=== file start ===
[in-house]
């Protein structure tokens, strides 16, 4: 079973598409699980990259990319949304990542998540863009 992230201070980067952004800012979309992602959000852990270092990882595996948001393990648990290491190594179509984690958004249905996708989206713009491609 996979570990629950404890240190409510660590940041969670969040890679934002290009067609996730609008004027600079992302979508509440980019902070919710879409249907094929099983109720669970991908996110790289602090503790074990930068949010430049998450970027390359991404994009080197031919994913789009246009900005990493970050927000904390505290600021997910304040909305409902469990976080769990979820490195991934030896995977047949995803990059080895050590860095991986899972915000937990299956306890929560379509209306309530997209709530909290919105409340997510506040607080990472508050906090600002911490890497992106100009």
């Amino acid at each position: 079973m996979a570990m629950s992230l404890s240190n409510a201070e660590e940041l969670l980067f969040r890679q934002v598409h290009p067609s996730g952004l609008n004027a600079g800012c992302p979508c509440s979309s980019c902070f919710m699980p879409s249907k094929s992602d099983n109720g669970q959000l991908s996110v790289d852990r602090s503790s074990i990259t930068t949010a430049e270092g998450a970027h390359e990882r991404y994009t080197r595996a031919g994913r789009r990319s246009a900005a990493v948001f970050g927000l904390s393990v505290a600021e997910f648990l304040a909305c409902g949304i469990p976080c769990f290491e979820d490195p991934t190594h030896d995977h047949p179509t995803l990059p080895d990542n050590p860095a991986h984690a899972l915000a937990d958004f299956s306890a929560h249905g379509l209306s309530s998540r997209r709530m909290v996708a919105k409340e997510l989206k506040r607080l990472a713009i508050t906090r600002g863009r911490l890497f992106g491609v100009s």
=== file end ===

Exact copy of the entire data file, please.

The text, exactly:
[in-house]
């Protein structure tokens, strides 16, 4: 079973598409699980990259990319949304990542998540863009 992230201070980067952004800012979309992602959000852990270092990882595996948001393990648990290491190594179509984690958004249905996708989206713009491609 996979570990629950404890240190409510660590940041969670969040890679934002290009067609996730609008004027600079992302979508509440980019902070919710879409249907094929099983109720669970991908996110790289602090503790074990930068949010430049998450970027390359991404994009080197031919994913789009246009900005990493970050927000904390505290600021997910304040909305409902469990976080769990979820490195991934030896995977047949995803990059080895050590860095991986899972915000937990299956306890929560379509209306309530997209709530909290919105409340997510506040607080990472508050906090600002911490890497992106100009």
């Amino acid at each position: 079973m996979a570990m629950s992230l404890s240190n409510a201070e660590e940041l969670l980067f969040r890679q934002v598409h290009p067609s996730g952004l609008n004027a600079g800012c992302p979508c509440s979309s980019c902070f919710m699980p879409s249907k094929s992602d099983n109720g669970q959000l991908s996110v790289d852990r602090s503790s074990i990259t930068t949010a430049e270092g998450a970027h390359e990882r991404y994009t080197r595996a031919g994913r789009r990319s246009a900005a990493v948001f970050g927000l904390s393990v505290a600021e997910f648990l304040a909305c409902g949304i469990p976080c769990f290491e979820d490195p991934t190594h030896d995977h047949p179509t995803l990059p080895d990542n050590p860095a991986h984690a899972l915000a937990d958004f299956s306890a929560h249905g379509l209306s309530s998540r997209r709530m909290v996708a919105k409340e997510l989206k506040r607080l990472a713009i508050t906090r600002g863009r911490l890497f992106g491609v100009s």